Mercury Transit

Path of Mercury's transit in 2006 as charted by NASA
Path of Mercury’s transit in 2006 as charted by NASA

On Saturday, universities across Canada held Science Rendezvouses where they invited the public to stop by for all sorts of fun and enlightening activities related to the world of science.

It’s too bad the astronomical event that’s happening Monday didn’t happen on Saturday instead as it’s something most members of the public will need some professional assistance in order to appreciate.

Starting Monday at 5:12 a.m. Regina time Mercury, the innermost planet in our solar system, will begin a transit across the face of the Sun. Mercury orbits the Sun once every 88 days, but because of the way its orbit is tilted in relation to Earth, transits happen only 13 times every century — always in May or November, and visible only from particular areas of Earth depending on the time of day.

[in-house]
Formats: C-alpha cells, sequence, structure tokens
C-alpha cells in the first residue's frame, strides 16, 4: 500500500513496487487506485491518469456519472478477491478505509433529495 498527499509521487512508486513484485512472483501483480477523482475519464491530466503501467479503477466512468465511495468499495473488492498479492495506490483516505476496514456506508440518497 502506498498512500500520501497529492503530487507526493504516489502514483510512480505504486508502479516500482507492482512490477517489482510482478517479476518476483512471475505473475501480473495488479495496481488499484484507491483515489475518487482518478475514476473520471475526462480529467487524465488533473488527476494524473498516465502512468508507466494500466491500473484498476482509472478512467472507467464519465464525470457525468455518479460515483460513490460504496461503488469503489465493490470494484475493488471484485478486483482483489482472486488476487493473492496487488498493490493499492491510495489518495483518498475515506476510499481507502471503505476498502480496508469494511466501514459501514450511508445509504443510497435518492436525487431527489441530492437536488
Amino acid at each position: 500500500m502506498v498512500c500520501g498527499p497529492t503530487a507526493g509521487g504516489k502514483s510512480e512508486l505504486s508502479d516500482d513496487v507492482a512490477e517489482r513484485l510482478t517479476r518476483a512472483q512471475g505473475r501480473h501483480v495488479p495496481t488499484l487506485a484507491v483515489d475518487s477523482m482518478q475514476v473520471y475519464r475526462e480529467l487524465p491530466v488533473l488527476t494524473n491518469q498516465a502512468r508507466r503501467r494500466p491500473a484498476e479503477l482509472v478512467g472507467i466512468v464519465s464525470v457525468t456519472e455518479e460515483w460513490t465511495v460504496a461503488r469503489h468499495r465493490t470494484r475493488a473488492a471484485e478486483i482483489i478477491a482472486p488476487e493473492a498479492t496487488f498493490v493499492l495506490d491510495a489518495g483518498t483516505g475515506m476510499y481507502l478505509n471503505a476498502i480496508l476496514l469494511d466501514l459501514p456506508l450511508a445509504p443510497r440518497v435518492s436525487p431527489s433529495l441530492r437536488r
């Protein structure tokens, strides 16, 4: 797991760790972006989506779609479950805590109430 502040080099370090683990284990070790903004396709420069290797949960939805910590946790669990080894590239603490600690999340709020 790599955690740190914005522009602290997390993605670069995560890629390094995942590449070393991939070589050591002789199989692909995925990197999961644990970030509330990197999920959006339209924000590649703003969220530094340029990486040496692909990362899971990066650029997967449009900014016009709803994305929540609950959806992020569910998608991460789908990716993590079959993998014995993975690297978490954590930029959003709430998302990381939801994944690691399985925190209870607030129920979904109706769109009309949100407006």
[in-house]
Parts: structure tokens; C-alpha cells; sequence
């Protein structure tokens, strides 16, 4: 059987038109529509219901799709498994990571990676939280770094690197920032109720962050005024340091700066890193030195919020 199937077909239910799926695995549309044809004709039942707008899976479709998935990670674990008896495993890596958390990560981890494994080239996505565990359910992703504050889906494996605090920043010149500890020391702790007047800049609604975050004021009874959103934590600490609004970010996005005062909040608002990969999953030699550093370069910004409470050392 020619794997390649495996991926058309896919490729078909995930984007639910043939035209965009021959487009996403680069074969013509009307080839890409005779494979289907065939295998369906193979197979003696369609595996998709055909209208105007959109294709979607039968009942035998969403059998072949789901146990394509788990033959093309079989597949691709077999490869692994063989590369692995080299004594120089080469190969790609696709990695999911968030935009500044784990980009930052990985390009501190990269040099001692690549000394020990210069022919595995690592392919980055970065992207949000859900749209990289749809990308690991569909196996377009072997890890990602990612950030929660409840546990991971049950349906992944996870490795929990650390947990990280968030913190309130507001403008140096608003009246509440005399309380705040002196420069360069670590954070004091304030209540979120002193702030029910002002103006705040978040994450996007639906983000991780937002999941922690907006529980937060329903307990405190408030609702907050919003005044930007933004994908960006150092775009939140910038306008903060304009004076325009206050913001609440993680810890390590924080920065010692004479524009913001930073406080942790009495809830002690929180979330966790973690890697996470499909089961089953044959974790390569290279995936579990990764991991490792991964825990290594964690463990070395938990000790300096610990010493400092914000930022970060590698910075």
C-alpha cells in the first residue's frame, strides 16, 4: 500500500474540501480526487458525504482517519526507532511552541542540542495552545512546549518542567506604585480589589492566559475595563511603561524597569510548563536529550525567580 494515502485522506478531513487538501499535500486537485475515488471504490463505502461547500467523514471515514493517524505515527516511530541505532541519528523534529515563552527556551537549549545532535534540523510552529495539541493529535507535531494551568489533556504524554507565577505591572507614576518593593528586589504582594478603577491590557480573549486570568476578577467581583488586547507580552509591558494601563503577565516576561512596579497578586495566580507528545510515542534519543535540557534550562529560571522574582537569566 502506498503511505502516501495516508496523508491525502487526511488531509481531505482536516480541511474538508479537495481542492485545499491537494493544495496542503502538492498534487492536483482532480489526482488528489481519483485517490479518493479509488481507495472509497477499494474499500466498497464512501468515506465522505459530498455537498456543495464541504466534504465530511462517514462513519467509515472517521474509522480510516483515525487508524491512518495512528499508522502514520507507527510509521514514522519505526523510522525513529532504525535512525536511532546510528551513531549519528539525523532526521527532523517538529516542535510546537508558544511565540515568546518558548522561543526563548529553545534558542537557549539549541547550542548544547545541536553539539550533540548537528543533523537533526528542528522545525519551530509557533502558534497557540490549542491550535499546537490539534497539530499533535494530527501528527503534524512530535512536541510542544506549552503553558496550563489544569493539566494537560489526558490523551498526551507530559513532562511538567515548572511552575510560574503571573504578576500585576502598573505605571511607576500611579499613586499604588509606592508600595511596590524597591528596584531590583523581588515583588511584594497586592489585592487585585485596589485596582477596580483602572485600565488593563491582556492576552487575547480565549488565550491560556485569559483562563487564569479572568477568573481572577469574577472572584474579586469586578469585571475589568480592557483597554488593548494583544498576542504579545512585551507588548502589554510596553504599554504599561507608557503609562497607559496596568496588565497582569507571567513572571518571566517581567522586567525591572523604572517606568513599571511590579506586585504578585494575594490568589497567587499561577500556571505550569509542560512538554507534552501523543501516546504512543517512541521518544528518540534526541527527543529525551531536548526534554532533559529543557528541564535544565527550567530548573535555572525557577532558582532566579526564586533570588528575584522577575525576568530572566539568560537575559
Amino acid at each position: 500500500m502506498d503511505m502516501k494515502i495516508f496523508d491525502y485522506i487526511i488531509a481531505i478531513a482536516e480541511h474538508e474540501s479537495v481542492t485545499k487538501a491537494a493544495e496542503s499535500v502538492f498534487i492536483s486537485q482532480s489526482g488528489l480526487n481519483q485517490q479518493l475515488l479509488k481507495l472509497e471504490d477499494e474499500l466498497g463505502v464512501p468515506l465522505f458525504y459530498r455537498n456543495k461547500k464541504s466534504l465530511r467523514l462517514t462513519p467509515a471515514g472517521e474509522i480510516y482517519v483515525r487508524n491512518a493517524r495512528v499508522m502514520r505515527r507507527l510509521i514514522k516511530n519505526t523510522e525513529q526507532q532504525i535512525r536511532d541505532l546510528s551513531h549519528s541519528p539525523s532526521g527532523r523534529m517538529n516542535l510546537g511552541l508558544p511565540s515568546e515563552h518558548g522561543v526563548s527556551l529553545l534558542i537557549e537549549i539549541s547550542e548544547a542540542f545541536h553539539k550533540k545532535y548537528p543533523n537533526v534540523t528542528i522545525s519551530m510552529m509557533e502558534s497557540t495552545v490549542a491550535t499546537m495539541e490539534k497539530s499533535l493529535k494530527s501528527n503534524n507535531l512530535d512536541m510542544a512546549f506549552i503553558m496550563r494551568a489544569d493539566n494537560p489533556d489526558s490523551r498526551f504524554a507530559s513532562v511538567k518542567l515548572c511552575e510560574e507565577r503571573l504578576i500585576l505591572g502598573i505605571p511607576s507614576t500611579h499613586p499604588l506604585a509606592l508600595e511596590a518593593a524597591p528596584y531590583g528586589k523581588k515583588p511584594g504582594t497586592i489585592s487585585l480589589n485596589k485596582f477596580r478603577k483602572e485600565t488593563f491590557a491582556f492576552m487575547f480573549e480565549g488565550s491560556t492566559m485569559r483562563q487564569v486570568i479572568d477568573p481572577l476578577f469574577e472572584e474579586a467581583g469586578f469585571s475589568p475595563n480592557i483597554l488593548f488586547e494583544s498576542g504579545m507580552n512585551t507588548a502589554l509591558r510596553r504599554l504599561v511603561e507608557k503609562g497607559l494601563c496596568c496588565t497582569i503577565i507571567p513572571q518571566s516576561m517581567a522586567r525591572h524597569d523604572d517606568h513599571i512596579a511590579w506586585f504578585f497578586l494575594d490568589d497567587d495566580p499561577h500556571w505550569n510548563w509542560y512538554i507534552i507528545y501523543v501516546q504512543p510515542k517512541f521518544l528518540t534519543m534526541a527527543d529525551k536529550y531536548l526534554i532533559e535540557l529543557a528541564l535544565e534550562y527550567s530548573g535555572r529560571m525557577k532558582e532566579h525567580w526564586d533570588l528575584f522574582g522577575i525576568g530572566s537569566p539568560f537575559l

Monday’s transit coincides with sunrise in Regina, and will last until 12:42 p.m. So assuming we have cloud-free skies, we’ll have what CBC describes as an “exceptional view”. If you’re an experienced astronomer, you can view the transit through your own equipment. But if you’re in need of professional help you can find some in-person and on-line viewing options here.

Author: Gregory Beatty

Greg Beatty is a crime-fighting shapeshifter who hatched from a mutagenic egg many decades ago. He likes sunny days, puppies and antique shoes. His favourite colour is not visible to your puny human eyes. He refuses to write a bio for this website and if that means Whitworth writes one for him, so be it.